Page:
Young Adults' New Biggest Problem: Obsessive Comparison Disorder

Relevant Magazine defines it as:
"Compulsion to constantly compare ourselves to others. Producing unwanted thoughts and feelings that drive us to compulsion, anxiety and all round discontent." 

Their solution with Bible verses that might help: 
1. Cut back on social media and TV (Proverbs 4:25) 
2. Celebrate what you do (Romans 12:6-7) 
3. Hone in and Own your signature sauce (Psalm 139:13-15) 

Now you may not think that you don't compare yourself to others. I challenge you to contemplate further. Perhaps you don't want the materialistic things that your friends have, but perhaps the lifestyle of your friends. When I got engaged, a had a friend that didn't seem so excited. She told me 2 years later after marriage, that she felt that the engagement was an instant wall between us. She wanted a boyfriend and already felt that I was "ahead" of her when I had a boyfriend. But when I got engaged she felt like I left her behind and she wanted what I had. 

I have many friends and cousin-in-laws that have children. None of them struggled and battled infertility, went through medical procedures nor the rocky road of adoption. I have craved their ease of having children and their swiftness of having a family. Many of them have undesirable aspects of their life that I wouldn't want, but they have children- something I want. 

The compulsion to constantly compare myself took over after the first year of infertility. When you struggle for years, it gives you more time to pick apart people around you. You begin to compare your wallet to their wallet, your career to theirs, your home to theirs and their eating habits to yours. Your heart begins to break and hurt because you are trying to heal or fix your problem, to no avail. I was hurting myself further. I became discontent with my life and how it was turning out to be. I wanted to continually to be blessed in my way. I felt that I deserved nothing but positive things and this infertility was not positive. My husband and I have infertility in the generation above us. We knew that it was possible for us to not conceive, but we were hoping to beat the odds. We didn't beat the odds, but met them. Go Figure! 

Fast forward to 2015, Hubby and I had to take a step back and reanalyze our life. We had to stop comparing ourselves to our cousins and friends. We had so many people tell us "we wouldn't know what to do if we couldn't conceive!" or "That is so difficult, I dont know what to tell you.". Then wisdom hit us. This struggle is our struggle because we can beat it. If some of our family and friends had to go 5 plus years struggling to accept infertility, being disappointed by others and the extensive road of adoption, they may not be able to handle it. Their young marriages and relationships could have been destroyed. Perhaps their expenses would have prevented them to do all that we had done. This battle is ours for a reason. Time is better spent learning to figure out what to do with this battle rather than being angry that this is our battle.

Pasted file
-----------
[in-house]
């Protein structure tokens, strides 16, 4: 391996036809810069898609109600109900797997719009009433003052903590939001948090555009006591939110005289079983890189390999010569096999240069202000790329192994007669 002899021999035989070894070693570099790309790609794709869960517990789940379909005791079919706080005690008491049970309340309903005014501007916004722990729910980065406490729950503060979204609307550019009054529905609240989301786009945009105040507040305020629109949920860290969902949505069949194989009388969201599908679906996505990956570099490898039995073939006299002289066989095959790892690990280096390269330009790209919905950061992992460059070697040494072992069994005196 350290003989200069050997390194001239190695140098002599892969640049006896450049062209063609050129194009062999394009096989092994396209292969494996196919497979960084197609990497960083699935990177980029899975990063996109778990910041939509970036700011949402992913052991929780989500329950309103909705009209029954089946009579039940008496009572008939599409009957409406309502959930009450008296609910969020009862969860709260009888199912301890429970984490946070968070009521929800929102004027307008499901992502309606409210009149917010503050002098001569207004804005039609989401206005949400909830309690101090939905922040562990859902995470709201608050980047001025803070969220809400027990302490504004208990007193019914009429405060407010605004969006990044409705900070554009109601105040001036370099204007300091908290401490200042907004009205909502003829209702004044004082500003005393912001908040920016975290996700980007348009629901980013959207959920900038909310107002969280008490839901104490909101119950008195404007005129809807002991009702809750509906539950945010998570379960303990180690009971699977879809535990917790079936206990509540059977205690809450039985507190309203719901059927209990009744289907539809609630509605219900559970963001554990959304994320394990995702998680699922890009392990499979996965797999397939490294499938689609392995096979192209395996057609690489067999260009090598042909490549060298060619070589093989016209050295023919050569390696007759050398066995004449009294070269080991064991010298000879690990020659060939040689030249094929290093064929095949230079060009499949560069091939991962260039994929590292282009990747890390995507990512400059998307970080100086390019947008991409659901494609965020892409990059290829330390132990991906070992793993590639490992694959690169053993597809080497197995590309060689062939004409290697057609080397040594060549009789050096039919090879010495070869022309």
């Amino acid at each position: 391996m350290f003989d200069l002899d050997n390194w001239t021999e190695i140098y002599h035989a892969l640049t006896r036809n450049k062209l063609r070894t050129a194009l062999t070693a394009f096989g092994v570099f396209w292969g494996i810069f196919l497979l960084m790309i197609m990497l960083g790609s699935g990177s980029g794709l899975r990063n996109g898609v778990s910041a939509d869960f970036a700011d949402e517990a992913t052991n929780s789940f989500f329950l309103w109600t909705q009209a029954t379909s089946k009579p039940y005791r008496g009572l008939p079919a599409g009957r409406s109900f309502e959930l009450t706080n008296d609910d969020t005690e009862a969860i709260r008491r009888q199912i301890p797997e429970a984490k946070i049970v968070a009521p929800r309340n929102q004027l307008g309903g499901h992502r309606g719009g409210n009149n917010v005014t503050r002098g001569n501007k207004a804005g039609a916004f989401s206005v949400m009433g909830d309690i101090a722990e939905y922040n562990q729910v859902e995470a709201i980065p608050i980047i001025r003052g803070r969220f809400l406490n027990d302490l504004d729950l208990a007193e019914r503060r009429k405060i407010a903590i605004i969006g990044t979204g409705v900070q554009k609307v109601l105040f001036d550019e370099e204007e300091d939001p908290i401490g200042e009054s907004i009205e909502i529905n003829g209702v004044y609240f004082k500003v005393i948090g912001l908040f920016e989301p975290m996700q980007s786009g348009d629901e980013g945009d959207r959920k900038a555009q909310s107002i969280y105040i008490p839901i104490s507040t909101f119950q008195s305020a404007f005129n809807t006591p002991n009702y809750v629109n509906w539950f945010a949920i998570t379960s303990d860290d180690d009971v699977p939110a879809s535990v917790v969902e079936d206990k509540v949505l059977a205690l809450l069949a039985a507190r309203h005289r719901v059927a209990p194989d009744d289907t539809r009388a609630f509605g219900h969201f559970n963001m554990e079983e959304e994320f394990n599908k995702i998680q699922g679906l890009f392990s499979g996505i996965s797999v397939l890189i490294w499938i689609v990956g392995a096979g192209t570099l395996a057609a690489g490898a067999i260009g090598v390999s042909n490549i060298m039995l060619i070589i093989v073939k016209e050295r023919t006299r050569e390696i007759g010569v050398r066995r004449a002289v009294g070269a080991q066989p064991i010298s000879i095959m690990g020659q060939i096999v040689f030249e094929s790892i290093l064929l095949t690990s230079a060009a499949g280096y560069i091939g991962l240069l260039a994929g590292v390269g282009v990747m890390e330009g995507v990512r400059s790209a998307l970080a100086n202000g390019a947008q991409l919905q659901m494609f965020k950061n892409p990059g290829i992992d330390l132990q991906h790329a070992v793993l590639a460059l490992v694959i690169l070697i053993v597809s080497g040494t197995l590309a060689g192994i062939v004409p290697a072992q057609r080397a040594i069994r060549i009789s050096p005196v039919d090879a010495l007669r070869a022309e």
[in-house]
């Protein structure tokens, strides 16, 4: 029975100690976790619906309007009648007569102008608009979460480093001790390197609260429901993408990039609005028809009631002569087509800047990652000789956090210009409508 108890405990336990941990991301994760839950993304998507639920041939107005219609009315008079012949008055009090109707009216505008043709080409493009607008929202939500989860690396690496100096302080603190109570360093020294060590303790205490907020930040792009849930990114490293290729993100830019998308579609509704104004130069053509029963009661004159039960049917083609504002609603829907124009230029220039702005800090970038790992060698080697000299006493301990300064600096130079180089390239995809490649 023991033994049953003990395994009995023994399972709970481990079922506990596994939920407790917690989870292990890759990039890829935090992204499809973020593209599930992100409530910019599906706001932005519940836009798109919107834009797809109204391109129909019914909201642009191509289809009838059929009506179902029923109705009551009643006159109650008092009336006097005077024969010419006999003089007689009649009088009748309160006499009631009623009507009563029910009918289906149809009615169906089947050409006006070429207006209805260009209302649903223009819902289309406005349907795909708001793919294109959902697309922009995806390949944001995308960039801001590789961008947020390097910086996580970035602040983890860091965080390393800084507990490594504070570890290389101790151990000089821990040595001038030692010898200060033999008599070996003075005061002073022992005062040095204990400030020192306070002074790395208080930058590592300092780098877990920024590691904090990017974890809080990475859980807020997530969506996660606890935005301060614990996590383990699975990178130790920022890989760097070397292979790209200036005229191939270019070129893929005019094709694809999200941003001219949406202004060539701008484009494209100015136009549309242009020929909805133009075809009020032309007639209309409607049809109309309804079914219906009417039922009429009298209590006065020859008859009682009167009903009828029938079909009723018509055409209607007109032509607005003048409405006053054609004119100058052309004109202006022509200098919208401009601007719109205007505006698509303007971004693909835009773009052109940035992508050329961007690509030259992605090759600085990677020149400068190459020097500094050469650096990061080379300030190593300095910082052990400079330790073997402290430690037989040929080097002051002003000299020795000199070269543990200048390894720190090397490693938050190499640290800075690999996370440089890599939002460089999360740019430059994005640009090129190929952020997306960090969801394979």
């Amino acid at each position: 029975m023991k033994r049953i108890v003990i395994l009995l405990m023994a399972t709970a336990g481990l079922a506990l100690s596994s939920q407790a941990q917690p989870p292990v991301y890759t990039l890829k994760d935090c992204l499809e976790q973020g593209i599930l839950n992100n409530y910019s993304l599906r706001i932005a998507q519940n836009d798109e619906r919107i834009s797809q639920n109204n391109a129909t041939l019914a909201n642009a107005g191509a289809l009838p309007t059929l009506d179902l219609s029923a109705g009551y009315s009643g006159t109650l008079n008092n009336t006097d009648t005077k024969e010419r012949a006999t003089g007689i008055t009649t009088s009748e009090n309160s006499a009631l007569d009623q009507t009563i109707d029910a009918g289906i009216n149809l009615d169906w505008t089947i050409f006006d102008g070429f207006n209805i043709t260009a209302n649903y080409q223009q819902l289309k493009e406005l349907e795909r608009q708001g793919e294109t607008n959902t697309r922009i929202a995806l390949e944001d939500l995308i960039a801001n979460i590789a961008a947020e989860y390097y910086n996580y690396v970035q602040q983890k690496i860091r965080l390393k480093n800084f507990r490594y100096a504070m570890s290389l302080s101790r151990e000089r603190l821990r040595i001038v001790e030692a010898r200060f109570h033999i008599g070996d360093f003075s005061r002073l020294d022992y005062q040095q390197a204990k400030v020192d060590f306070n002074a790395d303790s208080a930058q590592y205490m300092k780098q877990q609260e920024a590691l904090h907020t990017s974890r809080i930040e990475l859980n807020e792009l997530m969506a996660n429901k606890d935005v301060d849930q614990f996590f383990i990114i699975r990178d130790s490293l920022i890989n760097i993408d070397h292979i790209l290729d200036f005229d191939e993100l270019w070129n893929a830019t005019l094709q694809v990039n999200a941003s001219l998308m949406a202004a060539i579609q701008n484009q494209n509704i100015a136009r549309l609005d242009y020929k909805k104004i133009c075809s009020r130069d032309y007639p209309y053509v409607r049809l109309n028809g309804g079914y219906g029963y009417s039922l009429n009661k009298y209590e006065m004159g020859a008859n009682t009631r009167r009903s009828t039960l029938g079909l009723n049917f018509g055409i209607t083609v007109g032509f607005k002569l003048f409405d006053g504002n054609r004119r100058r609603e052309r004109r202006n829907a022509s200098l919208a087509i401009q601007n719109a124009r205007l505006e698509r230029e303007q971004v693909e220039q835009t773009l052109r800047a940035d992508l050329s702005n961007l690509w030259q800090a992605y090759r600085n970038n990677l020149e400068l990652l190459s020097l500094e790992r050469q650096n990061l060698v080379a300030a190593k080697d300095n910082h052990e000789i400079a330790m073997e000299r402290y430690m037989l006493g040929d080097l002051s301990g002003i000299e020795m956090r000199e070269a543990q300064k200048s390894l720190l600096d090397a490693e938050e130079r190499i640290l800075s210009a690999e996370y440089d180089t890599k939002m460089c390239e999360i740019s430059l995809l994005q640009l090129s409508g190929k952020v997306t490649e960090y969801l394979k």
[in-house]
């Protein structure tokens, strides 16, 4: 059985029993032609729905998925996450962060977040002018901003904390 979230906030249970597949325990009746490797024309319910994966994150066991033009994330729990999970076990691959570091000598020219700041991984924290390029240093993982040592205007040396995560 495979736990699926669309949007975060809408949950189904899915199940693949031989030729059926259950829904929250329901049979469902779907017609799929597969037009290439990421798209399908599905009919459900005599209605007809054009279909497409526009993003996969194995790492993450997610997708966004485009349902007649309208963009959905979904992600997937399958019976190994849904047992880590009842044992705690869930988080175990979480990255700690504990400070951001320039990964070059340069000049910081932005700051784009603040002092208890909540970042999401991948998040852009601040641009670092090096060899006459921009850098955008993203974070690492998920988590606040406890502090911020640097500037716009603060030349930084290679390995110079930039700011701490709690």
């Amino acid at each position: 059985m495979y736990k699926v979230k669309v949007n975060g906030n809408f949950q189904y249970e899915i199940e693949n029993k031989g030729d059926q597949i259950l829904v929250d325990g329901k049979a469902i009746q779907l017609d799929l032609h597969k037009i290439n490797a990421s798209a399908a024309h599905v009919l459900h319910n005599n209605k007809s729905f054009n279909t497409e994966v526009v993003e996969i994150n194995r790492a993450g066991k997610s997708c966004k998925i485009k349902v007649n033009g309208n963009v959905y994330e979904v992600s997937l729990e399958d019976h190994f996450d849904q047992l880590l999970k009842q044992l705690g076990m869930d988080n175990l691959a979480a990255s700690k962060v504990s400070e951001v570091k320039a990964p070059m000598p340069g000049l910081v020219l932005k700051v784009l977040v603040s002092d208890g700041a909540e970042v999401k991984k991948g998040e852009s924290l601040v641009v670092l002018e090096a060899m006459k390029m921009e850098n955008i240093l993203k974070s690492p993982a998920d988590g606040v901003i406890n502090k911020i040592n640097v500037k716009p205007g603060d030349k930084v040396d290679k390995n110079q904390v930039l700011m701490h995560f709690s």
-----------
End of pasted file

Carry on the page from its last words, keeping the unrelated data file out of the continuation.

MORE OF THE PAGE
Our Solution Aline 
Before I even heard of the study by Relevant magazine and before Rachel Cruz's book, we cut back on social media. It was extremely tough for us to watch people highlight the exciting news of a new baby or the newest thing that their child had done. Seeing snippets of their lives would only keep the wound fresh and we needed to be healed. I recommend that you withdraw from social media or even social events where you will be confronting an example of someone succeeding where you are struggling. 

Celebrating what we do can be a hard part when you are still hurting, but find a way to be content with what you enjoy, and have the ability to do. Hubby love to travel and explore. We learned after the first year that we will not waste every dime we earn and own on trying to have a family. We took time each year to travel. We knew that the trip to the beach in 2015 was one less medical procedure opportunity but we needed to stay true to ourselves. Stay true to yourself. Never stop reading, dancing, mountain climbing or sewing if that's your passion. Learn to be content by celebrating what makes you who you are. 

The third suggestion from the magazine is find and own your own signature "sauce". I understood this to mean find your next step and put your mark on it. Hubby and I's next step is adoption. Our secret sauce is showing people that infertility should not destroy your relationship. That there is light at the end of this tunnel when you look forward and not down. Our message is important and we know that people are open to hearing it and applying parts to their lives. 

My charge for you is to recognize that you are suffering from the new 'OCD'. Recognize your problem now to prevent wasting time. Take your struggle, no matter what it is and prosper from it. Stop wishing for your solution or seeking it in someone's life whom didn't travel on your road. Seek your old forgotten passions, new desires and skills. Finally, hone in on what makes you special. Don't trash it but own it and put a little shimmer on top. Your struggle will soon settle down and become manageable. 

Now go and be OCD free! 


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